Aquatic activities are a huge part of a stay at Vero Beach. You can swim or surf whenever you like. The hotel staff even provides surfing lessons. When you want family-friendly activities, you’ll have a slew of options. All of the turtle and pirate stuff is skewed toward entertaining children, and the hotel goes the extra mile by hosting a nine-hole miniature golf course. Should you prefer the real thing, Treasure Coast is one of the best golfing destinations in the south.
A hidden gem at Vero Beach is the nightly campfire singalong. Guests are invited to toast S’mores while cast members regale theme with songs and tales of thrilling pirate adventures. And who doesn’t love a campfire on the beach?
The food options at Vero Beach are the biggest drawback in my opinion. You can eat at Wind & Waves Market or…Wind & Waves Grill. Since you’re at a tourist destination, Disney figures that you’ll discover plenty of places in the area to grab a bite. They’re not super-competitive about keeping you at the hotel the way that they are at Walt Disney World. You’re free to spend your money at non-Disney eateries instead.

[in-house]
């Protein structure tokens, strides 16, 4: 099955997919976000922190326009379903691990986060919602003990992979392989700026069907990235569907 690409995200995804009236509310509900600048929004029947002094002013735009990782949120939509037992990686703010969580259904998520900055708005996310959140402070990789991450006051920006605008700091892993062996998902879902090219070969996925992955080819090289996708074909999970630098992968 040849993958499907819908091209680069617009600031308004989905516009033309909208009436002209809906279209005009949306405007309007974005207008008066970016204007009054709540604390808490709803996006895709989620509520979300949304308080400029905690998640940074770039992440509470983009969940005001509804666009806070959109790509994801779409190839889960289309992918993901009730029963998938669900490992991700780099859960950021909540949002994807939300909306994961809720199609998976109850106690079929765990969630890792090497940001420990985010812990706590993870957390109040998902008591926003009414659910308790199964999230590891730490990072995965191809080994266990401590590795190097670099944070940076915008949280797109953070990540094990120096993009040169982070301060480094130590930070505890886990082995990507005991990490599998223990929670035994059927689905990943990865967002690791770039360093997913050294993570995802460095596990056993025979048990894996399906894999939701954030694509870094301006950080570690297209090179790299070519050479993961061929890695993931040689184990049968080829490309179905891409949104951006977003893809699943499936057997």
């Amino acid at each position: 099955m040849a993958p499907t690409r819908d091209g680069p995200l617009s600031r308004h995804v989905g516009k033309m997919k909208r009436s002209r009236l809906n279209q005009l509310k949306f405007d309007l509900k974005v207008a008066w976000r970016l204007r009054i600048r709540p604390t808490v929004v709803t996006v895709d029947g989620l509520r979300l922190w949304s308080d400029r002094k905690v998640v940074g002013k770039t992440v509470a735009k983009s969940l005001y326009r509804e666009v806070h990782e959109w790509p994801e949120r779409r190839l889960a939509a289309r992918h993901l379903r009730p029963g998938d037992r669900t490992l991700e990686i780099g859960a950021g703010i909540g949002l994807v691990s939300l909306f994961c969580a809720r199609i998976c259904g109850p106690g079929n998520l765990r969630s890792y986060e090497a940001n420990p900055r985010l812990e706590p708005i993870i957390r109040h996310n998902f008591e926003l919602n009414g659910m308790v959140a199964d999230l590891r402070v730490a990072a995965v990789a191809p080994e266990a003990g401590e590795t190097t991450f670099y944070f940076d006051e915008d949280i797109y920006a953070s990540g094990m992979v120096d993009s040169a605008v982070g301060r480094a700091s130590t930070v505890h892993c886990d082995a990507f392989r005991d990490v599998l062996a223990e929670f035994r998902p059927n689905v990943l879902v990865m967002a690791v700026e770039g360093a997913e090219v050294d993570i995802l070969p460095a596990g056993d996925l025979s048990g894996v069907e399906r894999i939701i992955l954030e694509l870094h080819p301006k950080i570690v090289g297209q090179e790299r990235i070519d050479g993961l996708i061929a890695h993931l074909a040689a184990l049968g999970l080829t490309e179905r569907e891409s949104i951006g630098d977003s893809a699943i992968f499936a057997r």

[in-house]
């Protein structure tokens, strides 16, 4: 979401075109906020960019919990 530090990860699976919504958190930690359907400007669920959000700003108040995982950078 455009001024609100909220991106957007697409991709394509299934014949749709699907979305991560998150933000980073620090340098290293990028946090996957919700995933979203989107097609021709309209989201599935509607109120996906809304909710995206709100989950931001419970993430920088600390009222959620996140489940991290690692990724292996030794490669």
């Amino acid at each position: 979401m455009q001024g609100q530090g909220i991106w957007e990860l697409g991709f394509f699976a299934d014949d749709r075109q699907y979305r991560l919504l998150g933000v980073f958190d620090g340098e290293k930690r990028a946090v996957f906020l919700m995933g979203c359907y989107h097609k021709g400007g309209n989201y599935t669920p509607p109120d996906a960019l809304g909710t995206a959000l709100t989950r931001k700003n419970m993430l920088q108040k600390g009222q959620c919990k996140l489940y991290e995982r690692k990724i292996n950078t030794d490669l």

Should you give Wind & Waves Grill a chance, you’ll eat lots of seafood, which comprises most of the starters. On the plus side, Wind & Waves Market serves Dole Whip! So, you’ll at least be reminded of a Disney theme park during dessert.
Resort Pros and Cons
The biggest con is the simplest one. You’re not at a Disney theme park when you stay here. Yes, you’re tantalizingly close to one, but you’re not there. Traffic has changed a bit from the mid-1990’s, and so a drive from this resort to Walt Disney World takes about two hours now. It’s a combination Disney/beach vacation is doable, of course. It’s just that DVC members could just as easily book a similar vacation at Disney’s Beach Club Villas, which IS right beside a Disney theme park.
Assuming the lack of a nearby theme park isn’t a sticking point, Vero Beach is almost all pros from there. You’re here for the beachfront access, and it’s phenomenal. The entertainment activities available on site are perfect for a relaxing week at the beach. You’ll get to do as much as you want while still luxuriating in the warm glow of the Florida sun.
To my mind, Vero Beach is a great place to own for a certain kind of DVC member. If you’re someone who doesn’t want to spend every single vacation at a Disney theme park, Vero Beach provides a delightful counterbalance. Every other year, you can just go to the beach instead.